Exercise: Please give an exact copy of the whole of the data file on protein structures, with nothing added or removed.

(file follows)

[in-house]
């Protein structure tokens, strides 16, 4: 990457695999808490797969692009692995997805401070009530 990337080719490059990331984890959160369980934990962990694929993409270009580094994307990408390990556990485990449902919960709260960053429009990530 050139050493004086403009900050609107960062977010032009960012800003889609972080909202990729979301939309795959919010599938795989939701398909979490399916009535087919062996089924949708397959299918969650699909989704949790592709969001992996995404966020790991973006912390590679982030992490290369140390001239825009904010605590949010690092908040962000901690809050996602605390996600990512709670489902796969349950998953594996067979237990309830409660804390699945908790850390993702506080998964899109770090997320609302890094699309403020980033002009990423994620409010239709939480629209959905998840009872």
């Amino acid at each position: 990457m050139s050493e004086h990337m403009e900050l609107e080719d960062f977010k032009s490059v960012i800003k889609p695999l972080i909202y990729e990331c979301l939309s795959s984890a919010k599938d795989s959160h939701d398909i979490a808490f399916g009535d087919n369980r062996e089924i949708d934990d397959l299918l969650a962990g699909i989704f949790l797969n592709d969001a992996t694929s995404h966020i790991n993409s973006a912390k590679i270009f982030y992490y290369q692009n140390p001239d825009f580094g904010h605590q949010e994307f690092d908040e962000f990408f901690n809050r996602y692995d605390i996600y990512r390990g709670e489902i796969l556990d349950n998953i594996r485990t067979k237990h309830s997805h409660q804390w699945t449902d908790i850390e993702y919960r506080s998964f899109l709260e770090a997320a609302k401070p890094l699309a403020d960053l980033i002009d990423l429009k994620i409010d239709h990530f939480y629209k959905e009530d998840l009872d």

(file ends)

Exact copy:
[in-house]
């Protein structure tokens, strides 16, 4: 990457695999808490797969692009692995997805401070009530 990337080719490059990331984890959160369980934990962990694929993409270009580094994307990408390990556990485990449902919960709260960053429009990530 050139050493004086403009900050609107960062977010032009960012800003889609972080909202990729979301939309795959919010599938795989939701398909979490399916009535087919062996089924949708397959299918969650699909989704949790592709969001992996995404966020790991973006912390590679982030992490290369140390001239825009904010605590949010690092908040962000901690809050996602605390996600990512709670489902796969349950998953594996067979237990309830409660804390699945908790850390993702506080998964899109770090997320609302890094699309403020980033002009990423994620409010239709939480629209959905998840009872």
């Amino acid at each position: 990457m050139s050493e004086h990337m403009e900050l609107e080719d960062f977010k032009s490059v960012i800003k889609p695999l972080i909202y990729e990331c979301l939309s795959s984890a919010k599938d795989s959160h939701d398909i979490a808490f399916g009535d087919n369980r062996e089924i949708d934990d397959l299918l969650a962990g699909i989704f949790l797969n592709d969001a992996t694929s995404h966020i790991n993409s973006a912390k590679i270009f982030y992490y290369q692009n140390p001239d825009f580094g904010h605590q949010e994307f690092d908040e962000f990408f901690n809050r996602y692995d605390i996600y990512r390990g709670e489902i796969l556990d349950n998953i594996r485990t067979k237990h309830s997805h409660q804390w699945t449902d908790i850390e993702y919960r506080s998964f899109l709260e770090a997320a609302k401070p890094l699309a403020d960053l980033i002009d990423l429009k994620i409010d239709h990530f939480y629209k959905e009530d998840l009872d």